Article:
Update on Fetterman’s Health Raises Questions As He Remains Hospitalized


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Pennsylvania Democrat Sen. John Fetterman’s office released a statement on Thursday on his health as he remains hospitalized. The Democrats team said he’s “doing well” and is “expected” to return to the Senate chamber soon after being absent for nearly five weeks after he sought inpatient treatment for clinical depression.

“Fetterman, 53, was weeks into his service in Washington and still recovering from the aftereffects of the stroke he had last May during his campaign when he checked himself into Walter Reed National Military Medical Center on Feb. 15,” the Associated Press reported. “Aides said at the time that Fetterman had not been his usual self for weeks. He was withdrawn, showing disinterest in talking, eating, and the usual banter with aides. Post-stroke depression is common and treatable, doctors say.”

“He’ll be back soon, at least over a week, but soon,” spokesperson Joe Calvello said Thursday.

“Fetterman is receiving daily in-person briefings by chief of staff Adam Jentleson, Calvello said. The senator is reading the news and getting briefings, he said, while issuing statements through his office and sponsoring legislation. Aides are opening new regional offices in Pennsylvania. Fetterman had the stroke last May as he was campaigning in a three-way Democratic primary race. The stroke nearly killed him, he has said, and he had surgery to implant a pacemaker with a defibrillator to manage two heart conditions, atrial fibrillation, and cardiomyopathy,” the AP reported.

Pennsylvania Republicans have demanded that Fetterman release a video “to show us he is alive and well,” or face intervention from other lawmakers if he is “unable to do this.”


Washington County Republican Party Chair Sean Logue released a statement and questioned whether Fetterman “is able to carry out his duties as Senator.”

The statement continued: “We call upon Senator Fetterman to appear on camera to show us he is alive and well, and if he is unable to do so, we call upon our elected Representatives in Washington, Senator [Bob] Casey and Congressman [Guy] Reschenthaler, to intervene immediately.”

“Ultimately, if Fetterman is unable or unwilling to carry out his duties as a United States Senator, then we ask for his resignation and call for a special election this year; no more lies or games.”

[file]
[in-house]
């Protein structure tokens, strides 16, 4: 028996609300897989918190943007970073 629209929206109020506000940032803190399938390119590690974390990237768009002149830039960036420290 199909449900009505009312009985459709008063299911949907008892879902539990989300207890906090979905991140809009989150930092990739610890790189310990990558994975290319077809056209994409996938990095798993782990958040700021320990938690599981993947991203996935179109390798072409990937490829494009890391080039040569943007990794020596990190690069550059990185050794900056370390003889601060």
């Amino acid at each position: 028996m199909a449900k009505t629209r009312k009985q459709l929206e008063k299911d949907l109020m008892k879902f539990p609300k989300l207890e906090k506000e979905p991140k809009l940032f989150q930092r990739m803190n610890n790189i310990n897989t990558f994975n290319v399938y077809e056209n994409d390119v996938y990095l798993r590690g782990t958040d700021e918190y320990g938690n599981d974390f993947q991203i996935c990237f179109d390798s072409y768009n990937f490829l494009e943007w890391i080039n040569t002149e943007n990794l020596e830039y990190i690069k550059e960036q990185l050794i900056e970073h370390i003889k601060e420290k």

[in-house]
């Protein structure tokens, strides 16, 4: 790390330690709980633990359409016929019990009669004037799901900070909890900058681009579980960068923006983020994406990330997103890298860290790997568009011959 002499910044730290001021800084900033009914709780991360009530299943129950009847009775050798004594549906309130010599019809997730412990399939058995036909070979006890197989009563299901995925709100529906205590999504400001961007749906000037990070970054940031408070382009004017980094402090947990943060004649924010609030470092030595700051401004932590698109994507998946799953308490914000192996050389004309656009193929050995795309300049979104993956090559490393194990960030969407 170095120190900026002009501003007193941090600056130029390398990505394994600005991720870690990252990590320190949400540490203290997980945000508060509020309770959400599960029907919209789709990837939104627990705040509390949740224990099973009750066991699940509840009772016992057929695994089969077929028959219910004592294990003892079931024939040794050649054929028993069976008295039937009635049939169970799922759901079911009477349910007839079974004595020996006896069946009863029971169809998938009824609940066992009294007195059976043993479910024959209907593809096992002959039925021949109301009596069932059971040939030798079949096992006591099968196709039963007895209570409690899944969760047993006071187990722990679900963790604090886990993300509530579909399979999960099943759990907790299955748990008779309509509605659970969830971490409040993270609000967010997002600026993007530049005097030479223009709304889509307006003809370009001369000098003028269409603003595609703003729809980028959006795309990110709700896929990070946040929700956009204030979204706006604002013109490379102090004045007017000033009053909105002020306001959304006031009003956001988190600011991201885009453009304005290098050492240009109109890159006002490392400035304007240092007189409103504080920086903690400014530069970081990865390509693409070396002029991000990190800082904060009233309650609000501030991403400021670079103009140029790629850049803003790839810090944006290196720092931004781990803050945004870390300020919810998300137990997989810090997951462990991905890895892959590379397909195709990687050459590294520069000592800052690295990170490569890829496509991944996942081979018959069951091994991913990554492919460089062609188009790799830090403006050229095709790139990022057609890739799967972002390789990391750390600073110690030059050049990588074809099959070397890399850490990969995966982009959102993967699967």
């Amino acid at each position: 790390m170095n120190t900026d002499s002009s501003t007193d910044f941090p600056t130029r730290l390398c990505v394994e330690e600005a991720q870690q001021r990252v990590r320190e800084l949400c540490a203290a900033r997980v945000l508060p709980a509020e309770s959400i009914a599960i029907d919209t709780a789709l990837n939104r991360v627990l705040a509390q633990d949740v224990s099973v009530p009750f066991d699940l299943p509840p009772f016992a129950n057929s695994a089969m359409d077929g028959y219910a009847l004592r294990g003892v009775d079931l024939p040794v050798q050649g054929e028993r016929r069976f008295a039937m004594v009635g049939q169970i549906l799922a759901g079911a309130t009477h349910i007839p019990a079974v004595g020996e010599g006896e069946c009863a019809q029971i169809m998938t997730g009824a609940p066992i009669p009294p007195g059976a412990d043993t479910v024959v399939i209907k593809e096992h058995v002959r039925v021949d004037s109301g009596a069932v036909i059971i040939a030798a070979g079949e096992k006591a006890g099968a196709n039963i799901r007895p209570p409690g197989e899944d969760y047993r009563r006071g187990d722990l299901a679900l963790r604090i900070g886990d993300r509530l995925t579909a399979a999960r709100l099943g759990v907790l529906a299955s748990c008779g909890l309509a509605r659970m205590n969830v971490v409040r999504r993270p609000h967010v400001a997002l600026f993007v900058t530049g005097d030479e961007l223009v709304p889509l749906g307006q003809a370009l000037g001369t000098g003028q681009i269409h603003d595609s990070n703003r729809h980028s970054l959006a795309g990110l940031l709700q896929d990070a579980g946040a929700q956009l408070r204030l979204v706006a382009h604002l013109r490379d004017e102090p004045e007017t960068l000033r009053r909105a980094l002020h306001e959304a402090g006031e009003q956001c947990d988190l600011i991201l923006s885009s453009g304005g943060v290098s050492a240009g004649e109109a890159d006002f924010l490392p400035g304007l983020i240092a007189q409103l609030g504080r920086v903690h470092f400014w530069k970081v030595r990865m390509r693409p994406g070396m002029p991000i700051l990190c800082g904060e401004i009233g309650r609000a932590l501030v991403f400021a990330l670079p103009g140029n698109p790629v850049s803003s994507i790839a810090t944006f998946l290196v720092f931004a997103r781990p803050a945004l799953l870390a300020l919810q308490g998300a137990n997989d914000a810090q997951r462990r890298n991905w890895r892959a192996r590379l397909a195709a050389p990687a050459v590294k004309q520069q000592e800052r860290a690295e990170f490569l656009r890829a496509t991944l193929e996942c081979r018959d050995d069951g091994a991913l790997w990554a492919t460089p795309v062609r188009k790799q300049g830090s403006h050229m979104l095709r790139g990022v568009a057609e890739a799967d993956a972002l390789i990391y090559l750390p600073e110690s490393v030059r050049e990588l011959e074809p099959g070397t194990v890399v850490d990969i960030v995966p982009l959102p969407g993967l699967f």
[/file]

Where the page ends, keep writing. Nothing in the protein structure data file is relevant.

Last week, CNN congressional correspondent Manu Raju provided an update on Fetterman, but it was met with skepticism by many.

“John Fetterman is making progress in his recovery from clinical depression and could leave Walter Reed within next two weeks, a person close to the senator told me. The senator’s physician recently informed him that he will be ‘as good or better than his best days post-stroke,’” he tweeted.

“Fetterman’s stay has lasted this long because the doctors have been trying to get his ‘medication balance exactly right,’ per source. For instance, doctors learned his blood pressure med was too high, which may have contributed to dizziness when he went to GW hospital last month,” he added.


His update, however, was met with extreme doubt.

“Prove it. Show video,” comedian and conservative commentator Tim Young noted in response.

“How on earth do you project a timeframe for managing a mental health problem so bad it landed you in the hospital? That’s not exactly how mental health works, especially clinical depression. It isn’t a broken bone,” another user wrote.

“This is ridiculous. Clinical depression is not something you ‘cure’ in rehab. To be admitted for depression is not that common, let alone for this long. Someone is lying and Fetterman is not fit for office,” RedState deputy editor Kira Davis responded.

“I had no idea the recovery from mental health issues and strokes was so simple and straightforward. The millions of people whose lives are wracked with depression and who’ve been severely disabled by strokes will be excited to hear this!” added another.

After Fetterman was admitted to the hospital again last month, his team responded to calls for him to resign from the Senate.

“While John has experienced depression off and on throughout his life, it only became severe in recent weeks,” Adam Jentleson, Fetterman’s Chief of Staff, said when his team announced the senator’s situation.

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